In a move that was inevitable, Jeff Long and the University of Kansas brass took time away from the basketball season and the ongoing scandal therein, to fire David Beaty. While seemingly inevitable, the time of the move, for me, was odd. By firing Beaty as the Jayhawks prepared for the Sunflower Showdown, Kansas eliminated the possibility of Beaty being able to save his job by winning the Governor’s Cup, but, and this is a big but, left him on the sideline for the remainder of the season.
Jeff Long’s exhaustive list of possible interim coaches must have started and ended with Doug Meacham, whom Beaty fired on October 10 and so eliminated from possibility. Now, Kansas is left in the awkward position of a lame duck coach.
Regardless, here we are, and it’s time Jeff Long is now tasked at finding a replacement.
The first name to float to consideration has been Les Miles. The Jayhawks are trying to land the Mad Hatter to helm the program. Long and Miles go way back, and preliminary talks have reportedly taken place. And, Kansas fans are besides themselves with excitement.
One problem, it is the wrong move.
Granted, bringing in Les Miles has its positives. It moves the needle. And maybe that could bring a spark to recruiting, but when Kansas starts out just as lousy as it did this year, and the year before that, and the year before that, and…you get it, fans will find themselves in a stadium still 90 percent empty.
Les Miles also brings instant offensive identity, but one that doesn’t fit into the Big 12 all that well. His offensive strategy has been student-body right, student-body left since his days in Stillwater. At 5-foot-10 and 170 pounds, Pooka Williams, Jr. does not have the body to stand up to what a Les Miles offense would demand.
Another thing, until getting the LSU job he didn’t have much claim to fame outside of a couple of Bedlam wins. Let’s not forget why he was fired at LSU, for being mediocre and never taking the steps to move the program forward.
The plus for Miles is that he is a good recruiter (except at quarterback), and Kansas needs a lot of help there. The Jayhawk’s 2019 class has just one commit and ranks 174th in the country according to 247Sports. That means there’s over 40 Division II teams out-recruiting Kansas right now, and the early signing period is next month.
Miles can get linemen and running backs. He also recruited some great defensive players at LSU. However, he never could get a great quarterback, and that might be a problem in the Big 12. And then there is the fact that LSU is also a premier football school in a talent-rich area. How many kids dream of growing up to play football as a Jayhawk? Not many. So, while Miles could recruit at LSU, there’s no guarantee that that success would transfer to Kansas.
Finally, if Miles found success at Kansas, how long do you think the school could hold onto him?
What Kansas needs is a reality check.
Kansas is a basketball school in the middle of football country, it is consistently out recruited and it does not have the facilities or stadium to match any of the other schools in the conference.
This leaves two options to the Jayhawks of whom they should hire.
If Jeff Long and the Jayhawk fan base want to stay with the spread offense (they should), and bring in a program builder, they need to go all in on Seth Littrell. Give him an ironclad 5-year contract and pay the coordinators. Littrell brings in great bonafides, and knows how to recruit Texas (the lifeblood of Big 12 programs).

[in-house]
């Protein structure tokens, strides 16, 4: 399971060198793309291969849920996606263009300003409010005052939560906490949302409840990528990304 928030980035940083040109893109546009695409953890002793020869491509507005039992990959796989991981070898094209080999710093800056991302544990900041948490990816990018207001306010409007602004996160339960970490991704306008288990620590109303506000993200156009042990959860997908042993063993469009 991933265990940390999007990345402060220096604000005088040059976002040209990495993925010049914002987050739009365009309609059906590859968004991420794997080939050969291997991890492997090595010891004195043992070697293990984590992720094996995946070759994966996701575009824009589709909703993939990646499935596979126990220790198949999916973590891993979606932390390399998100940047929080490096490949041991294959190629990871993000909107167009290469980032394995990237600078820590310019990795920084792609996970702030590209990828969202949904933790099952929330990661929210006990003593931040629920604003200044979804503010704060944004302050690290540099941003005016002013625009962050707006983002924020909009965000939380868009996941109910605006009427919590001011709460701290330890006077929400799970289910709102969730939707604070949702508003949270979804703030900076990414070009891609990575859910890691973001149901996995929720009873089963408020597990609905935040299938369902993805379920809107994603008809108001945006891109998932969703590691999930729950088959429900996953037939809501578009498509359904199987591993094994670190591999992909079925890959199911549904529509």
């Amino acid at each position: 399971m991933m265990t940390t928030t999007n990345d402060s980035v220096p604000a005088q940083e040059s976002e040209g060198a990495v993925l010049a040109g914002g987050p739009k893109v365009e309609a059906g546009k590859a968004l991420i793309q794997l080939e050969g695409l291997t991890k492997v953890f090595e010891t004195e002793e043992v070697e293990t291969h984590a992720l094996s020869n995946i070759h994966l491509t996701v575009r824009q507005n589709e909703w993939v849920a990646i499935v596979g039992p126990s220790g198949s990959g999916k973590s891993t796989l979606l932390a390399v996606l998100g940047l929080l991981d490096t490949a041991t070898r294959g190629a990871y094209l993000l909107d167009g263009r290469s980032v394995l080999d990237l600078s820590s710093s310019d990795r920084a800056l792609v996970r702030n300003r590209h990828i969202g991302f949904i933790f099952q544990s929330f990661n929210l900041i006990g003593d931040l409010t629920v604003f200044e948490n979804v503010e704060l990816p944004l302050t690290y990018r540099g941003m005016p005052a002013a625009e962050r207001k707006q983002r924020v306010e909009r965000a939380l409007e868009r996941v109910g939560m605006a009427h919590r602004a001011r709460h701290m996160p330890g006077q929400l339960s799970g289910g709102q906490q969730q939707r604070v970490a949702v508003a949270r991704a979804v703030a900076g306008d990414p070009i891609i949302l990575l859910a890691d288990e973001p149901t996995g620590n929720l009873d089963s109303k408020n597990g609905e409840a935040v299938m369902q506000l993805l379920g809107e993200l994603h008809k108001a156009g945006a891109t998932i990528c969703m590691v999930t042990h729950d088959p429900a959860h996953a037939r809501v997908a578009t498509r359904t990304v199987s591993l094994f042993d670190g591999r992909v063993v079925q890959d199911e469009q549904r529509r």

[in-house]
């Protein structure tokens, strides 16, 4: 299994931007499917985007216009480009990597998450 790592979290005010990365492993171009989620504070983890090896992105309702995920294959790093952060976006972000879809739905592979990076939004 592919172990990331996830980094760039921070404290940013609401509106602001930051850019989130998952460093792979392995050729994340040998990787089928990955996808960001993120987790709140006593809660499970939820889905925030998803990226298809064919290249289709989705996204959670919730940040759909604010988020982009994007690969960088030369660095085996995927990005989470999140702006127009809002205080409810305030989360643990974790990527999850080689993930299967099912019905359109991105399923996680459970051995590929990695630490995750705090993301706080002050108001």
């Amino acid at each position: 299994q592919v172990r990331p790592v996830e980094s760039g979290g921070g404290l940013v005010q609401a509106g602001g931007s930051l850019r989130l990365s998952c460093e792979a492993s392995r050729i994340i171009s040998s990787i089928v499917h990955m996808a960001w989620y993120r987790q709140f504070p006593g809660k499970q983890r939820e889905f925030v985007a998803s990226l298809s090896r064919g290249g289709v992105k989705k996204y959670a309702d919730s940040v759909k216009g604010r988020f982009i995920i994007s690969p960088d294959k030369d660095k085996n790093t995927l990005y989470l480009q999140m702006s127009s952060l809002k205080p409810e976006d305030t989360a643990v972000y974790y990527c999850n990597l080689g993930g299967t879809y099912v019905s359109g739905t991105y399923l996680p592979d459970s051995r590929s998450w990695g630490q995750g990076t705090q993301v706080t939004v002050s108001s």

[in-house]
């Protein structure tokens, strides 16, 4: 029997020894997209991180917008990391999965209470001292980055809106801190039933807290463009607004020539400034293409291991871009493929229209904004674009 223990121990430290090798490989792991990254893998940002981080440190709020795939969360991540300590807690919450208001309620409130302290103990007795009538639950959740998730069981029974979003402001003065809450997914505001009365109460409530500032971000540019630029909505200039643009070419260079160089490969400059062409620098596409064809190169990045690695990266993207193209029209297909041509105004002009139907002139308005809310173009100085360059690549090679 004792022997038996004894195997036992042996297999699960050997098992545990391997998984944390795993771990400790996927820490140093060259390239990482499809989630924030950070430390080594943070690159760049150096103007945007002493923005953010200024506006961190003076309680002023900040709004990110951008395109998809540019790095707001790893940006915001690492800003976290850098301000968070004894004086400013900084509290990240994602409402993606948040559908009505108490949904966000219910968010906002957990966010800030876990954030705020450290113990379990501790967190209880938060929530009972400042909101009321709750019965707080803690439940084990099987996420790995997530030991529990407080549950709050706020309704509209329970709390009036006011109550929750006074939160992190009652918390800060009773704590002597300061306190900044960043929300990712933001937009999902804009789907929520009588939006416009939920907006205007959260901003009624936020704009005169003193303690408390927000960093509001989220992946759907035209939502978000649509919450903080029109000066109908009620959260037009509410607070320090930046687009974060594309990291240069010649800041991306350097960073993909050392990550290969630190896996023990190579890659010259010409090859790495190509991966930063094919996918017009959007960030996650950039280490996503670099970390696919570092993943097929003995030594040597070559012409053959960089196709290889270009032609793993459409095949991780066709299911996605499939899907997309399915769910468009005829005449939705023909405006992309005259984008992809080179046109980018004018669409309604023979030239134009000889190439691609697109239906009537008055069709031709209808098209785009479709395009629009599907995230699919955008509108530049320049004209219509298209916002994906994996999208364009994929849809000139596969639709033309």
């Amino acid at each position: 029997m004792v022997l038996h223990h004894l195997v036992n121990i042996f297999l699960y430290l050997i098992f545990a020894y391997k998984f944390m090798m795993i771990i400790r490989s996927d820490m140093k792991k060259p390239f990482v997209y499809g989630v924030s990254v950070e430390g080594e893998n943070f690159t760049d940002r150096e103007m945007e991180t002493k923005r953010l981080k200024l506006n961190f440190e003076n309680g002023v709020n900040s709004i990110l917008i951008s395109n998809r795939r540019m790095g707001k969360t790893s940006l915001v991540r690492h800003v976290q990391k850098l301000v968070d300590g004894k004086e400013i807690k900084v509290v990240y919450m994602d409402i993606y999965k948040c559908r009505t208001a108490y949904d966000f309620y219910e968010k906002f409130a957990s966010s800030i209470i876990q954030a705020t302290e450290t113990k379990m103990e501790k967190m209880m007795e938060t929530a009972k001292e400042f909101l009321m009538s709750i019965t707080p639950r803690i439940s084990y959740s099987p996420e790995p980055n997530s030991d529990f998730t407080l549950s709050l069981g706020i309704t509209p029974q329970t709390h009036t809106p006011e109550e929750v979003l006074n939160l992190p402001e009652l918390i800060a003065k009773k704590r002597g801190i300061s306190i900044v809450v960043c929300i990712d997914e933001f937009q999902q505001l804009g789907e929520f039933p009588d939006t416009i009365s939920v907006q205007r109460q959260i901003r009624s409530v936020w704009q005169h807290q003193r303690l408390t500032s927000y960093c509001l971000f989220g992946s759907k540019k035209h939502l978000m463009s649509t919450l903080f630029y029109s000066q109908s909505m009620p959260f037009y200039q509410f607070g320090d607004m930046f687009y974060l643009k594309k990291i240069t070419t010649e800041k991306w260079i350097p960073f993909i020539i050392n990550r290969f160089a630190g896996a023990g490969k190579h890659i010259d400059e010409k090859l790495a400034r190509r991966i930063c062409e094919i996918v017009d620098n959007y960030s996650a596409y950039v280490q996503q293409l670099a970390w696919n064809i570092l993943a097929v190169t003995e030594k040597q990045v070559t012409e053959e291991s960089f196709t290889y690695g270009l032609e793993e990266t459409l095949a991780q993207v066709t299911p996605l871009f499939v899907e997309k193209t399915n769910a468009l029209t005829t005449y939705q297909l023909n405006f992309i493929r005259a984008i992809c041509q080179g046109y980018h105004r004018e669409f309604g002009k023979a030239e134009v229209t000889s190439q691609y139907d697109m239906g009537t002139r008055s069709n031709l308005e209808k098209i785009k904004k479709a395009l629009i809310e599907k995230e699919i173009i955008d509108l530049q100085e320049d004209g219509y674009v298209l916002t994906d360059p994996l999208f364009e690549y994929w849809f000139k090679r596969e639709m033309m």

Now, Littrell is going to have the same handicap that has plagued Beaty, and that is a lack of a legitimate Big 12 caliber quarterback on the roster. Maybe he could find one within his first recruiting class? After all, Texas Tech seems to be able to roll out some new phenomenal freshman QB that is better than almost everybody else in the conference every year. Maybe Littrell could do the same.
And, barring Tom Herman being sucked into the Zach Smith scandal, there is stability at the flagship Texas programs. Those programs would probably be the only ones Littrell would be interested in long-term. But, if Littrell starts to have success at Kansas, every major P5 program looking for a new coach will be beating a path.
Jeff Monken is the only candidate that truly embraces what Kansas is, a basketball school, a school with recruiting disadvantages in both facilities and population, a school where academics come before sports. Monken runs the flexbone, a triple-option under-center offense. And, one that took Oklahoma to the edge this very year.
Monken has built Army back up to where it has not been since Roger Staubach was leading the Cadets. After a few years to get players to fit his scheme, Kansas could realistically expect five to nine wins a year. Plus, guess what a lot of little high schools in Nebraska, Kansas, Colorado and Oklahoma? Under-center option offenses. All those schools have players that are simply not recruited because they do not fit a colleges scheme. This is why Paul Johnson can easily find players every single year.
After playing six schools running some sort of version of the Air Raid Spread, teams will have a hard time adjusting to the triple-option. Basically, by going after Jeff Monken, Kansas can make itself the Big 12 version of Georgia Tech. In other words, a school that might not be winning the conference every year, but is at least going to a bowl game and not having winless seasons…or losing to FCS schools.
Finally, who is going to take him away? The only Power Five school that might, might come knocking is Georgia Tech when Paul Johnson retires. And, that is only if Georgia Tech wants to continue running the triple-option from under-center. So, realistically, the chances of Monken leaving for a “better” job are slim to none.
What this all means is that Kansas should hire Jeff Monken. He is the best candidate to match Kansas few strengths while minimizing the Jayhawk’s weaknesses.